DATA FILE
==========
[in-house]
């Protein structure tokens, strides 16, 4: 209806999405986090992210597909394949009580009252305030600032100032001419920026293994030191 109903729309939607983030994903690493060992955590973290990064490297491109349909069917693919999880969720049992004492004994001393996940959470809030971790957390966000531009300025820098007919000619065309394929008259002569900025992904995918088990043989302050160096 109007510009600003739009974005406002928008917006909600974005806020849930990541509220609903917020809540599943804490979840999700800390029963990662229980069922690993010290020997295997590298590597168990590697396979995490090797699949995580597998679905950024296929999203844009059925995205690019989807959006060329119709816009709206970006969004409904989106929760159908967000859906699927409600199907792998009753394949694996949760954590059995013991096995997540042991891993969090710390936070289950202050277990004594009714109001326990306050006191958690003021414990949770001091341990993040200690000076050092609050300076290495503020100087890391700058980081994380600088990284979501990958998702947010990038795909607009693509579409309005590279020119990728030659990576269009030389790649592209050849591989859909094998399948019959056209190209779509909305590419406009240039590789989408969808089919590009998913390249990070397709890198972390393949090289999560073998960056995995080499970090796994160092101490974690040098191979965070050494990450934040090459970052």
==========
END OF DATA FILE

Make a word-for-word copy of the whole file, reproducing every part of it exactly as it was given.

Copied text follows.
[in-house]
């Protein structure tokens, strides 16, 4: 209806999405986090992210597909394949009580009252305030600032100032001419920026293994030191 109903729309939607983030994903690493060992955590973290990064490297491109349909069917693919999880969720049992004492004994001393996940959470809030971790957390966000531009300025820098007919000619065309394929008259002569900025992904995918088990043989302050160096 109007510009600003739009974005406002928008917006909600974005806020849930990541509220609903917020809540599943804490979840999700800390029963990662229980069922690993010290020997295997590298590597168990590697396979995490090797699949995580597998679905950024296929999203844009059925995205690019989807959006060329119709816009709206970006969004409904989106929760159908967000859906699927409600199907792998009753394949694996949760954590059995013991096995997540042991891993969090710390936070289950202050277990004594009714109001326990306050006191958690003021414990949770001091341990993040200690000076050092609050300076290495503020100087890391700058980081994380600088990284979501990958998702947010990038795909607009693509579409309005590279020119990728030659990576269009030389790649592209050849591989859909094998399948019959056209190209779509909305590419406009240039590789989408969808089919590009998913390249990070397709890198972390393949090289999560073998960056995995080499970090796994160092101490974690040098191979965070050494990450934040090459970052």